KHOBAR, (Reuters) – Foreign engineering firms have submitted bids to design Saudi Aramco’s Jizan crude oil refinery, industry sources said on Tuesday.
Companies had asked the state oil firm for more time but the due date for the front-end engineering and design (FEED) and project management services (PMS) closed on Dec. 25 as set by Aramco, sources said.
The refinery is designed to process 400,000 barrels per day (bpd) of crude and is part of Saudi Arabia’s plans to boost domestic refining capacity from the current level of 2.1 million bpd.
Seven international engineering firms submitted their proposals, of which 5 were U.S. companies: KBR, Foster Wheeler, Mustang Engineering, Fluor and Jacobs Engineering.
France’s Technip and Australia’s WorleyParsons have also participated in the bidding process.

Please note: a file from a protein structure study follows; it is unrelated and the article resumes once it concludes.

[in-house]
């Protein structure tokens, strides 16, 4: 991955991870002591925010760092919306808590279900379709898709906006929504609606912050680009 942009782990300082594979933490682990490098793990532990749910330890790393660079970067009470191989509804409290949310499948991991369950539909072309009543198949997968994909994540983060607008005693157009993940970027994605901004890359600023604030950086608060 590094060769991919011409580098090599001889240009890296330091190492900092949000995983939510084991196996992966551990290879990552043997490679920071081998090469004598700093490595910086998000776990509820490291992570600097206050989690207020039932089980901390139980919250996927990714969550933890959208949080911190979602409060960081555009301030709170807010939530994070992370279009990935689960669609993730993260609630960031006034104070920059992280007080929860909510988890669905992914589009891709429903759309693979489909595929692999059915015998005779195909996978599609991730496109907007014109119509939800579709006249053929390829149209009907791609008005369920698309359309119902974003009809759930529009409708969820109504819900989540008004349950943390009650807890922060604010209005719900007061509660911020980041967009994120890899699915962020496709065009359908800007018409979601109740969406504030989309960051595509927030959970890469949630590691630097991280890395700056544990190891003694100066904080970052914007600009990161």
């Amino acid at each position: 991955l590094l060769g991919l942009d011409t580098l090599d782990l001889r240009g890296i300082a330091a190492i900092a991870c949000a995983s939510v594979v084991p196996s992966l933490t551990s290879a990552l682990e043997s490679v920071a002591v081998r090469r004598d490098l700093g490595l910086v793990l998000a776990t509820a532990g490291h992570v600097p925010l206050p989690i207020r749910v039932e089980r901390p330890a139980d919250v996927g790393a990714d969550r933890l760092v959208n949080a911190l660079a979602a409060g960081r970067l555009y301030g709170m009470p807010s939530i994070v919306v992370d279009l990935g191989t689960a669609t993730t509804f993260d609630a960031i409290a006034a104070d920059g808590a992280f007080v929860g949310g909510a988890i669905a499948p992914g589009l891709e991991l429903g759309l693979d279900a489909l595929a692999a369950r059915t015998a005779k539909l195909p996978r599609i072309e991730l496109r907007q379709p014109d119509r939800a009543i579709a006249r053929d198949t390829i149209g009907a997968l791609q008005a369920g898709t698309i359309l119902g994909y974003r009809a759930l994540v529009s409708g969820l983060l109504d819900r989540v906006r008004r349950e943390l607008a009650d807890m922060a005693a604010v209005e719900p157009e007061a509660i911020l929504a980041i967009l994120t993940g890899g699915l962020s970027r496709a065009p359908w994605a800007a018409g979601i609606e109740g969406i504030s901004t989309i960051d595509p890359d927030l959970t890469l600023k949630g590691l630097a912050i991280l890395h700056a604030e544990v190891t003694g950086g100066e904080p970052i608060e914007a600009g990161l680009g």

Saudi Arabia had hoped the refinery would be built and owned entirely by the private sector, a first in the world’s top oil exporter.
Last year, the government handed over the delayed project to Aramco. The refinery is to be built in Jizan, far from the kingdom’s producing oilfields, as part of a wider development plan to revive the impoverished southern region.
The plant is to produce around 75,000 bpd of gasoline, 100,000-160,000 bpd of ultra-low-sulphur diesel and 160,000-220,000 bpd of fuel oil depending on the crude mix processed.
It would be integrated with a power and water facility. A marine terminal would also be built and is expected to be completed by 2016.